Historian and Director Emeritus of the Pilgrim Society Peggy Baker has noted, “Family is at the heart of the Pilgrim story….that makes Plymouth Colony unique amid a sea of other settlements – English, Dutch, French, and Spanish alike – that were almost exclusively masculine… The Separatist movement, from its earliest beginnings, was built around strong and dedicated families.” Peggy Baker is correct, and this is what makes the Pilgrim story and the Plymouth colony so clearly the fruit of Biblical Christianity at the time.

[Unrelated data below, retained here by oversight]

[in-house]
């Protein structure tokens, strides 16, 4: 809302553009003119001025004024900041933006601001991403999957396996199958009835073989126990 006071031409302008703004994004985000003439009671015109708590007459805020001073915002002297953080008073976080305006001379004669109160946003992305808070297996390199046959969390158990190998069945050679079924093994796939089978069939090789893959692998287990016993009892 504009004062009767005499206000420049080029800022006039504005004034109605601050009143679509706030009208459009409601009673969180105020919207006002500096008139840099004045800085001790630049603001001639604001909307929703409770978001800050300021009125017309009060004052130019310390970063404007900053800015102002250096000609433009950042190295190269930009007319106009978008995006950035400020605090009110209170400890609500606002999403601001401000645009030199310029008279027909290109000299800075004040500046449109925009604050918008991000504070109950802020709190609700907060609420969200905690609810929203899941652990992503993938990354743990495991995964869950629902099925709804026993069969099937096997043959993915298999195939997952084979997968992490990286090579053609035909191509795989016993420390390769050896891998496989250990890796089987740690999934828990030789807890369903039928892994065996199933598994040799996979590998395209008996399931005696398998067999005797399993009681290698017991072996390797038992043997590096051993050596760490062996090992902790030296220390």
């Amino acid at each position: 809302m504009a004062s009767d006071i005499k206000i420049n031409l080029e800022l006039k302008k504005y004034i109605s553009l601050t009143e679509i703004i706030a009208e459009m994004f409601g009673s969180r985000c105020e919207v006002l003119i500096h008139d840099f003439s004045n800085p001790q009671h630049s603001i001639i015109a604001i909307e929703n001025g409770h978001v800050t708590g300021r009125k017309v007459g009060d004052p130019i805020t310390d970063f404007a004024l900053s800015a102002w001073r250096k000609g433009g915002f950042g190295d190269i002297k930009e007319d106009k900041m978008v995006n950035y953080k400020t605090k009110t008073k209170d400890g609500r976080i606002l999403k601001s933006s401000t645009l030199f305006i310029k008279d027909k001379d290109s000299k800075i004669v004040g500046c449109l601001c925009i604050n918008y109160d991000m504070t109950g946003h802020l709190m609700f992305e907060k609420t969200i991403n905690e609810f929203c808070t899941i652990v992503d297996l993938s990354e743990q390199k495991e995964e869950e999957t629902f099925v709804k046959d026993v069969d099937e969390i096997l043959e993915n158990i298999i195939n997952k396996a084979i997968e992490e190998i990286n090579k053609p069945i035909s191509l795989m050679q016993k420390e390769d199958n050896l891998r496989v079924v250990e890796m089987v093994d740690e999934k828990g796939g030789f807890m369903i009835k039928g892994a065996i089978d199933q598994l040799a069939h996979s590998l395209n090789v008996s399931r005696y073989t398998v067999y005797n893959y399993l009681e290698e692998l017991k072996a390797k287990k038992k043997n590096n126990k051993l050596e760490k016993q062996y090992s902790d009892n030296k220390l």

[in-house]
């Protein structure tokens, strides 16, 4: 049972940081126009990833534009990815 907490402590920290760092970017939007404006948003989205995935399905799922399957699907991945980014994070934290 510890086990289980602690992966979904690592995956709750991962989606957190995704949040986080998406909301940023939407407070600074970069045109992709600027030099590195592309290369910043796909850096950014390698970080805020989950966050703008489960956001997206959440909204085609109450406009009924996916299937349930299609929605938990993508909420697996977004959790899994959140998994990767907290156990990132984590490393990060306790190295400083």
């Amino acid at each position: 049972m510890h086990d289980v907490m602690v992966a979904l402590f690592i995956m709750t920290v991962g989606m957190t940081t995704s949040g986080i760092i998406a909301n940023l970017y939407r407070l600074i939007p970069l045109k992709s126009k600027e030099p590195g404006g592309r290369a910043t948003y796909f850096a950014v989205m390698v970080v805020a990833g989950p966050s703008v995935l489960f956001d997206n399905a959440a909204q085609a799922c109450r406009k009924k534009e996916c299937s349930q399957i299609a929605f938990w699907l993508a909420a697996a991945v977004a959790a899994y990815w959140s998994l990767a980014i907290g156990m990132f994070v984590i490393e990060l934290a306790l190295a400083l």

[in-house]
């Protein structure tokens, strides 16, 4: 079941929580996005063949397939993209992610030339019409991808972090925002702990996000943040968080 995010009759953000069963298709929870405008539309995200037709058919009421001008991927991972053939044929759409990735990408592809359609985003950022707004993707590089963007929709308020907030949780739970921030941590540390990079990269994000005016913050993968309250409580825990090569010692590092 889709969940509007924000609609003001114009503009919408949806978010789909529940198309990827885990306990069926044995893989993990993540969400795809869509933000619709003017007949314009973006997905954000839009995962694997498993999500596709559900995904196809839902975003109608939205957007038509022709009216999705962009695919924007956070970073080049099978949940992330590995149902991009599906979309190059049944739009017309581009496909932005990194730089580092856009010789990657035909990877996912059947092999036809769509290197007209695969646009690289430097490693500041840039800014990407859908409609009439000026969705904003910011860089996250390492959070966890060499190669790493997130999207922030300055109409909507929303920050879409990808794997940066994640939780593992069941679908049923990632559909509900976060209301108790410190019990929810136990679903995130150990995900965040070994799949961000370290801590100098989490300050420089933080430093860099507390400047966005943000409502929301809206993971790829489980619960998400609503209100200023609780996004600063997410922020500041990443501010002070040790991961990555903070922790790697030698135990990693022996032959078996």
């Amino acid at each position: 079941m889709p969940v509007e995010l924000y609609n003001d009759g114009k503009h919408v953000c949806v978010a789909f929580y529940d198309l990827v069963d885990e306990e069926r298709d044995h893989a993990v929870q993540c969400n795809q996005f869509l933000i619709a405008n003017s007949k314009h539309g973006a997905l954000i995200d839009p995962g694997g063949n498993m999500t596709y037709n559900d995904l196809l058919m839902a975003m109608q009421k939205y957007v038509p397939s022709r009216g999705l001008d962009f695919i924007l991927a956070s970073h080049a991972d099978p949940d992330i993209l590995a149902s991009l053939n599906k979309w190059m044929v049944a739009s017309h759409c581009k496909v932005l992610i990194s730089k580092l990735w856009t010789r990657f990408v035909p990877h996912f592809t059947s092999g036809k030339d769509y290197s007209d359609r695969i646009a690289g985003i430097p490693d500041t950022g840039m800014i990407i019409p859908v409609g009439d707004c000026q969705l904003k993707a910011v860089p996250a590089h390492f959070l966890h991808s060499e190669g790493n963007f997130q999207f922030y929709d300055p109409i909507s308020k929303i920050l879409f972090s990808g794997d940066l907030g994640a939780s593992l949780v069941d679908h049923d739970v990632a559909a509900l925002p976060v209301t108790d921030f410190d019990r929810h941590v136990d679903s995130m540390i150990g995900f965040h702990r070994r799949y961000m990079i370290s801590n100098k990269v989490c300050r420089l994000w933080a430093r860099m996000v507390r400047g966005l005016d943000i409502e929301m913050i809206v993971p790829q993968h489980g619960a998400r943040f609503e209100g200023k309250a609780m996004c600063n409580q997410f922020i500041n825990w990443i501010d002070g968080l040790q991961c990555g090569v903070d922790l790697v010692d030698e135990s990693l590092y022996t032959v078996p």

On January 1, 1776, while the British laid siege to Boston, George Washington raised the Grand Union Flag on Prospect Hill near his headquarters in Cambridge. It was the first flag of the united colonies. It was known as the Congress Colors, the First Navy Ensign and the Cambridge Flag and could be considered the official flag of the American Revolution. It had 13 red and white stripes and a blue field with the red cross of St. George of England and the white cross of St. Andrew of Scotland.